Key Takeaways

The victorious Labour mayoral candidates all showed restraint in the policy remit of their manifestoes, largely resisting the temptation to speak to policy areas beyond their current delegated powers. Moreover, the focus of all the mayoral candidate manifestoes spoke strongly to the shared work of predominant Y-PERN and YPIP areas of interest (climate/sustainability, local economic growth and skills, transport, arts and culture). Furthermore, the shared focus of Y-PERN and YPIP on enhancing the reach and resonance of community engagement could help support future voter engagement with the Combined Authorities and turnout in elections.

Local Elections

As expected, Labour also had healthy returns in many of the local council elections across the region. It is interesting to note that support was not however as sizeable in terms of vote share (35%) as the 1996 local elections (43%) which preceded the 1997 general election. This in parts reflects that Labour has been in power in many local authorities across the Yorkshire and Humber region for some time and some of the issues concerning finances and governmental competency are viewed by the electorate to reside at local as well as national level.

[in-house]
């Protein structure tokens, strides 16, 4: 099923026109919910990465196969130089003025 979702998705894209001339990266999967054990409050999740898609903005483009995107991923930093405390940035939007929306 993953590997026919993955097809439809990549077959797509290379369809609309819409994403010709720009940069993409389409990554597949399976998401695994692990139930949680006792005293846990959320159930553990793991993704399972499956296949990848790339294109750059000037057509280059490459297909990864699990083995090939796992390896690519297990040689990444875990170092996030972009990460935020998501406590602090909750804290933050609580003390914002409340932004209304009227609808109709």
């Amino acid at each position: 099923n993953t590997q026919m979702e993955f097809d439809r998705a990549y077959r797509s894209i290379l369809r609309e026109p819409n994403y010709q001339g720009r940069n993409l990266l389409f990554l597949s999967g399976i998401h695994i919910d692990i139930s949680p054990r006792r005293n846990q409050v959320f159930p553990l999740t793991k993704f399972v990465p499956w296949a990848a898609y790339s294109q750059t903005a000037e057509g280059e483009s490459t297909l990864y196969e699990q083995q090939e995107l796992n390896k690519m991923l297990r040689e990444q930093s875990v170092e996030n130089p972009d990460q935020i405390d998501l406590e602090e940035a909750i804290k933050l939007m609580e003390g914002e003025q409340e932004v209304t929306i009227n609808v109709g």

Overall, Labour-led councils strengthened their hold on power, but with some notable exceptions. All five local authorities in West Yorkshire remained Labour-led, but the party lost overall control in Kirklees; they remain the largest party there but new Kirklees Labour party group leader, Carole Pattison, will need to work with other political parties to address significant fiscal challenges facing the council. They also lost some councillors in Bradford. However, this should not impact too strongly on any forthcoming general election as voting switches have taken place in wards where Labour has very strong existing support. 

In South Yorkshire, Sheffield City Council remains in no overall control (NOC), with Labour still leading the council as the largest party. Barnsley and Rotherham also saw Labour make modest gains. Notable across West and South Yorkshire was some growth in the Green and Lib Dem vote and councillors, and the relative success of Reform UK where they took votes from all the main parties (though they didn’t stand candidates in many seats).